Wildfire Prevention Tip #23: Financial Reasons to be Firewise

September 16th, 2015

NWACA’s Wildfire Prevention Committee continues to encourage the neighborhood to be aware of the risks of wildfires to the whole neighborhood. With the ongoing drought, our landscapes and green spaces become excellent fuel for fires that might be triggered from a house fire, a lightning strike, or some careless motorist. While those who live close to a greenbelt might feel most threatened, all of the NWACA area is vulnerable to fires started by embers blown around during a large fire. As we see in the news from the west coast again this year, the threat is real.
All homeowners need to be aware of the risk and take steps to make their homes resilient to embers and to the possibility of a moving wildfire. Trained and certified volunteers from Committee are available to do free home wildfire risk evaluations. An evaluation takes about 45 minutes, walking around the perimeter of your home with you, using a checklist of commonly found risk areas. You can sign up at www.nwaca.org using the Firewise Request form under the Get Involved tab.
Using the results of the evaluation, homeowners focus on making the house and the area immediately around it (30 feet or so away) as fire-resistant as possible; then they focus on the next area up to 100 feet from the home, being sure that it is clear of dead limbs and brush. (More details can be found in the wildfire prevention tips at www.nwaca.org under the Blog tab. See tips 1 and 2 in particular.)

When a whole subdivision, HOA, or other identifiable group of homes joins together to make their homes and common areas fire-resistant, they can form what is known as a Firewise Community. The National Fire Protection Association has established criteria for a collection of homes to be deemed a Firewise Community. See this website for details: www.firewise.org The NWACA Wildfire Prevention Committee will help you through the process, using the work we’ve done over the last several years on a community-wide plan and from the community-wide wildfire assessment that’s already been done. Contact us at [email protected]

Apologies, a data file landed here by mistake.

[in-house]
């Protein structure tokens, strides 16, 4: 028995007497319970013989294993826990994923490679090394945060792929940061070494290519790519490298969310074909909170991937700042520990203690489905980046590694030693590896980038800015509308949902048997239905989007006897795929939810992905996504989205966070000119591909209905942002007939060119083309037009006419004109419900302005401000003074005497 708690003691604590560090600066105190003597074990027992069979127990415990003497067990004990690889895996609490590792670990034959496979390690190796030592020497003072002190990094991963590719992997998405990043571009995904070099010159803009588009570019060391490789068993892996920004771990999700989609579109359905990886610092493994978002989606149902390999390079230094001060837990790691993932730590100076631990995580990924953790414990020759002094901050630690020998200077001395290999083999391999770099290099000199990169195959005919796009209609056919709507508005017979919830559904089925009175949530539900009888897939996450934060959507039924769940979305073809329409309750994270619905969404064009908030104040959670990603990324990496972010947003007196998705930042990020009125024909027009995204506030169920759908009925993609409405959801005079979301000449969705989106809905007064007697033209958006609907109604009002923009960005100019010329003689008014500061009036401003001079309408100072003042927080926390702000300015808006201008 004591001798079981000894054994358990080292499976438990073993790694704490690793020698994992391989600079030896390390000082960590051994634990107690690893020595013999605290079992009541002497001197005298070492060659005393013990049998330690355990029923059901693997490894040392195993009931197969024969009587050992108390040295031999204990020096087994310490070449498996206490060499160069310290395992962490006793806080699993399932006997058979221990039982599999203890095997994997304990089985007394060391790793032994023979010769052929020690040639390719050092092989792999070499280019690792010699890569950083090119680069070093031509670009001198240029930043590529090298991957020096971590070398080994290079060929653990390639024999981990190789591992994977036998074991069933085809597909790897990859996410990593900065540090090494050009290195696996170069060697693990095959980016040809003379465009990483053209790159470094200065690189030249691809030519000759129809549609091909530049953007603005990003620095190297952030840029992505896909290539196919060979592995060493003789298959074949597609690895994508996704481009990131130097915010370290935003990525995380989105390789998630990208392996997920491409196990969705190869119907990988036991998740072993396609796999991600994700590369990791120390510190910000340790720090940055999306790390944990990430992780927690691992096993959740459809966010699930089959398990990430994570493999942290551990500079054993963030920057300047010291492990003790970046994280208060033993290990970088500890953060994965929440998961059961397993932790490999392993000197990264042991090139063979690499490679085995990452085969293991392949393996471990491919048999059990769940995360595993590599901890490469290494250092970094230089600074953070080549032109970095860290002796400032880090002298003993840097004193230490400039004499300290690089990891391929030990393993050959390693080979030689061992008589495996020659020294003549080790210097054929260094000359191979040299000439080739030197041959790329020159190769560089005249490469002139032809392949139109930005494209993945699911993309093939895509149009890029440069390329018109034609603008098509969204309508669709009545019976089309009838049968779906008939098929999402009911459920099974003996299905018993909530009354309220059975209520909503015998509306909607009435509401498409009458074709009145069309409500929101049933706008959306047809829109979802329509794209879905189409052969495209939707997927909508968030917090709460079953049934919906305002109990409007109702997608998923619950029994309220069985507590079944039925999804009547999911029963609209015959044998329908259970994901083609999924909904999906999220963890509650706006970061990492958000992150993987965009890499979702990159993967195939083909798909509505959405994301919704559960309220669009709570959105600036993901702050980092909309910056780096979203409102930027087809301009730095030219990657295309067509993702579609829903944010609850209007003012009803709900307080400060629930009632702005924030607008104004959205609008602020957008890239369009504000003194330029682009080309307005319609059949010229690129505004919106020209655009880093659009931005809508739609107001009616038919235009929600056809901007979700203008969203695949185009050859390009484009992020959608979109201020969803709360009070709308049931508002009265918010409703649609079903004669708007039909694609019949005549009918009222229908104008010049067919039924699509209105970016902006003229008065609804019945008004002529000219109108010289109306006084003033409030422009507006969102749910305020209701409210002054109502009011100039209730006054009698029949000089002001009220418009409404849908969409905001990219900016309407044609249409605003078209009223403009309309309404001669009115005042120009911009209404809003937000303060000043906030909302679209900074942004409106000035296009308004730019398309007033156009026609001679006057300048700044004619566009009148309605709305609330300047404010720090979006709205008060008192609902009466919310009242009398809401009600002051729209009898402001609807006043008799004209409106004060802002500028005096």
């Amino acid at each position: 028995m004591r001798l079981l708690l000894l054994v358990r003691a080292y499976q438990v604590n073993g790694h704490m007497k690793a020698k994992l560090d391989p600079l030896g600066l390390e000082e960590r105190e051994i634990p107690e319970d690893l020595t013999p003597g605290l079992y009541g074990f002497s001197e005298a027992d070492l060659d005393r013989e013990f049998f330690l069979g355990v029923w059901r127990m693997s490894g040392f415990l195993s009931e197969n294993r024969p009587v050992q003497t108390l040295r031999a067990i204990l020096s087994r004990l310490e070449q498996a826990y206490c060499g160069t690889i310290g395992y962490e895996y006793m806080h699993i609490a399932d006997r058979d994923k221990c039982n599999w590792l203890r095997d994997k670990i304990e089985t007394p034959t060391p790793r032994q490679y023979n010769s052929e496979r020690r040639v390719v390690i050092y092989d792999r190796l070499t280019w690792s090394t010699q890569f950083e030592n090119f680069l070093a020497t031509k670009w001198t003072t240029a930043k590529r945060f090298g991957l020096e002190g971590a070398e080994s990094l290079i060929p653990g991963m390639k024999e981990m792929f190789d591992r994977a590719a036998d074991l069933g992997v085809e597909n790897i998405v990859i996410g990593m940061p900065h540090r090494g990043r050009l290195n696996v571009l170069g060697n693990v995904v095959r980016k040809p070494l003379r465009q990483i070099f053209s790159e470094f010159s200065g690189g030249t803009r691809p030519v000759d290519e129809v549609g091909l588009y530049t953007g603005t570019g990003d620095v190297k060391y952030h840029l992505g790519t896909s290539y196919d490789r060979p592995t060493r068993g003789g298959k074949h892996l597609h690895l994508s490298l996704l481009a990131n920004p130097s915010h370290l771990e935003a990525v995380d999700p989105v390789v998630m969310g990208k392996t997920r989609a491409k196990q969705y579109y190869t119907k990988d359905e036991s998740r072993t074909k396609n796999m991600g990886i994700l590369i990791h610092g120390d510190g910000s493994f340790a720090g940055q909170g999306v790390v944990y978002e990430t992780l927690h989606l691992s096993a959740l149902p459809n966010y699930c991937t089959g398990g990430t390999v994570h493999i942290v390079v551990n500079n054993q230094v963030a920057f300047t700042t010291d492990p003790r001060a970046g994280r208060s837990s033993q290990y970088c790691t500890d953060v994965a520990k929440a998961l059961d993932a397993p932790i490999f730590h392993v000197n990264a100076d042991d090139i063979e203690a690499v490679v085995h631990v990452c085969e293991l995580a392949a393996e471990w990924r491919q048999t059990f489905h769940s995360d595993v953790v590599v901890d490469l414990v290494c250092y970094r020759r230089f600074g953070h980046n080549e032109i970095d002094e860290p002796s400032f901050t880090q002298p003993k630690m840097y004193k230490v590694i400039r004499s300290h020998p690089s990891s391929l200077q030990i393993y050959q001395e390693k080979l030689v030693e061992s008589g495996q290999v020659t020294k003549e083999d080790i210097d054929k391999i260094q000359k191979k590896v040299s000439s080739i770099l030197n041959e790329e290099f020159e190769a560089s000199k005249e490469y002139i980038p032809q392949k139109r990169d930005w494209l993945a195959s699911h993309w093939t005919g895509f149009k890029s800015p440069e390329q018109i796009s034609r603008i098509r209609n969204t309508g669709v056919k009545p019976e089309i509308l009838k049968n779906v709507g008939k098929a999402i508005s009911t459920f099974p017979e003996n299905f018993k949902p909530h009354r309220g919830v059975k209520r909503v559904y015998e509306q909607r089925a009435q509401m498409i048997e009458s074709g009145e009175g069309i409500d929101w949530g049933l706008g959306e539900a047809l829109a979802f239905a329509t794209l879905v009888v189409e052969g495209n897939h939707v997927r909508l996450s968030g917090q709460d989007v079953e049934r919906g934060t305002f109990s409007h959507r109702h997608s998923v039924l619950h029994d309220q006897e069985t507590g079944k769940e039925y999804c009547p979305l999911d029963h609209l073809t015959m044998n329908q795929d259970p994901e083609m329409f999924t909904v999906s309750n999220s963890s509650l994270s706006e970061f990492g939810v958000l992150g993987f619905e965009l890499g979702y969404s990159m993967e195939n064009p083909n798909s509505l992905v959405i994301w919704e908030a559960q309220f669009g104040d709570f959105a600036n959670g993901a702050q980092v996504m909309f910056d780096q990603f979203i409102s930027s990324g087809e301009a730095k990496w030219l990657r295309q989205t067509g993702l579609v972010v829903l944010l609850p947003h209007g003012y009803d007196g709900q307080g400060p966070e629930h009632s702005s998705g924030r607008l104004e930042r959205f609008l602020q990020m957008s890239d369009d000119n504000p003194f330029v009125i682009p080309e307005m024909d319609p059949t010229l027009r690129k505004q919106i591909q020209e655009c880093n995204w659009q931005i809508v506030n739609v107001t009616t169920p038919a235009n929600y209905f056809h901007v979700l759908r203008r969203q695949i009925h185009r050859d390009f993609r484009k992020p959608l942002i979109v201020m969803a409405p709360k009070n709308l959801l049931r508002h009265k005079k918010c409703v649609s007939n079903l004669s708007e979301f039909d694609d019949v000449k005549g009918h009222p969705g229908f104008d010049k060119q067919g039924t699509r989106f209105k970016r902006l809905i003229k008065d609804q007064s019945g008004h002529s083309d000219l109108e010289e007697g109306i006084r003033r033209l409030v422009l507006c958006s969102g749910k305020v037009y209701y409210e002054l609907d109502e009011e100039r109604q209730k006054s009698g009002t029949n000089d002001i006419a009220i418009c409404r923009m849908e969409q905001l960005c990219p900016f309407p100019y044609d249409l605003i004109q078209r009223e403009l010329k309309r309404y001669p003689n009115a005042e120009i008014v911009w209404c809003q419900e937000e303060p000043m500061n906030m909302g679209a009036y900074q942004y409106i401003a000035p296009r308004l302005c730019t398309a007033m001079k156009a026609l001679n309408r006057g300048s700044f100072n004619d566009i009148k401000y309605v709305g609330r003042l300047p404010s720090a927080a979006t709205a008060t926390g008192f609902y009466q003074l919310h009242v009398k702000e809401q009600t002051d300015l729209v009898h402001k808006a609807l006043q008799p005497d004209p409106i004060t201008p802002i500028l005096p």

There are obvious financial benefits to being Firewise at the time of an urban wildfire, since your life and home will be safer than those that are unprepared. In addition, homeowner insurance companies are paying attention to how being Firewise helps manage the risks. Several companies do their own wildfire risk assessments as part of issuing or renewing a policy, and now State Farm is offering discounts on premiums for homeowners who are part of a Firewise Community. More information can be found at this link: http://firewise.org/usa-recognition-program/usaa?order_src=C365&sso=0

We hope that other insurance companies follow suit soon. If you’re not insured with State Farm, you may want to ask your insurance provider about its plans to do something similar. Having a Firewise property is clearly in the best interests of the homeowner, the NWACA community, and the insurance company.

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